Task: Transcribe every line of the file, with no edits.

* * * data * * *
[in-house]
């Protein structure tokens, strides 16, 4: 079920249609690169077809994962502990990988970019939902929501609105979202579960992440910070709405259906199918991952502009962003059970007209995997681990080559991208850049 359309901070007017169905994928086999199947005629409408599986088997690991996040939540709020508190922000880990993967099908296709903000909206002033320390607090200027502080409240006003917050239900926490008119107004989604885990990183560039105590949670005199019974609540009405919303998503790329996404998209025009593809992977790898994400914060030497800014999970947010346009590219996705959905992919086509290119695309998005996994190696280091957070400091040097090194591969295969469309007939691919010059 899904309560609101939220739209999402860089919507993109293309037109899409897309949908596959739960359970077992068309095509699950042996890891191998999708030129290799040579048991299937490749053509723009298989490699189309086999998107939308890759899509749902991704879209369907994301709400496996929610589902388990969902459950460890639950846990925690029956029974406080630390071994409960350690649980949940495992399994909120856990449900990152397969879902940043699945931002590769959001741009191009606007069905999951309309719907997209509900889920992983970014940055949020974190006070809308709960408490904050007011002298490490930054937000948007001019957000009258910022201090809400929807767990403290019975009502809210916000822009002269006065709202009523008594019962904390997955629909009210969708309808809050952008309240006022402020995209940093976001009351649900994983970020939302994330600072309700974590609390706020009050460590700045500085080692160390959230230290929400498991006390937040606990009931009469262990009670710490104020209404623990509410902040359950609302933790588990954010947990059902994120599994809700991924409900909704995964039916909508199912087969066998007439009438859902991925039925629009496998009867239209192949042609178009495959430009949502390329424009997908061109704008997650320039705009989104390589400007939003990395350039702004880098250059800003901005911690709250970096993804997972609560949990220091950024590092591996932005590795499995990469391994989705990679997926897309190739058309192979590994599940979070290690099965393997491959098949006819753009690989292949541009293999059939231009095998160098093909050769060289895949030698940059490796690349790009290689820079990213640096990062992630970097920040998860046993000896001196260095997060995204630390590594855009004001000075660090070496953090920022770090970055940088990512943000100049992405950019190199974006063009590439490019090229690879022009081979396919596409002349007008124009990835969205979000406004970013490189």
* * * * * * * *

[in-house]
């Protein structure tokens, strides 16, 4: 079920249609690169077809994962502990990988970019939902929501609105979202579960992440910070709405259906199918991952502009962003059970007209995997681990080559991208850049 359309901070007017169905994928086999199947005629409408599986088997690991996040939540709020508190922000880990993967099908296709903000909206002033320390607090200027502080409240006003917050239900926490008119107004989604885990990183560039105590949670005199019974609540009405919303998503790329996404998209025009593809992977790898994400914060030497800014999970947010346009590219996705959905992919086509290119695309998005996994190696280091957070400091040097090194591969295969469309007939691919010059 899904309560609101939220739209999402860089919507993109293309037109899409897309949908596959739960359970077992068309095509699950042996890891191998999708030129290799040579048991299937490749053509723009298989490699189309086999998107939308890759899509749902991704879209369907994301709400496996929610589902388990969902459950460890639950846990925690029956029974406080630390071994409960350690649980949940495992399994909120856990449900990152397969879902940043699945931002590769959001741009191009606007069905999951309309719907997209509900889920992983970014940055949020974190006070809308709960408490904050007011002298490490930054937000948007001019957000009258910022201090809400929807767990403290019975009502809210916000822009002269006065709202009523008594019962904390997955629909009210969708309808809050952008309240006022402020995209940093976001009351649900994983970020939302994330600072309700974590609390706020009050460590700045500085080692160390959230230290929400498991006390937040606990009931009469262990009670710490104020209404623990509410902040359950609302933790588990954010947990059902994120599994809700991924409900909704995964039916909508199912087969066998007439009438859902991925039925629009496998009867239209192949042609178009495959430009949502390329424009997908061109704008997650320039705009989104390589400007939003990395350039702004880098250059800003901005911690709250970096993804997972609560949990220091950024590092591996932005590795499995990469391994989705990679997926897309190739058309192979590994599940979070290690099965393997491959098949006819753009690989292949541009293999059939231009095998160098093909050769060289895949030698940059490796690349790009290689820079990213640096990062992630970097920040998860046993000896001196260095997060995204630390590594855009004001000075660090070496953090920022770090970055940088990512943000100049992405950019190199974006063009590439490019090229690879022009081979396919596409002349007008124009990835969205979000406004970013490189």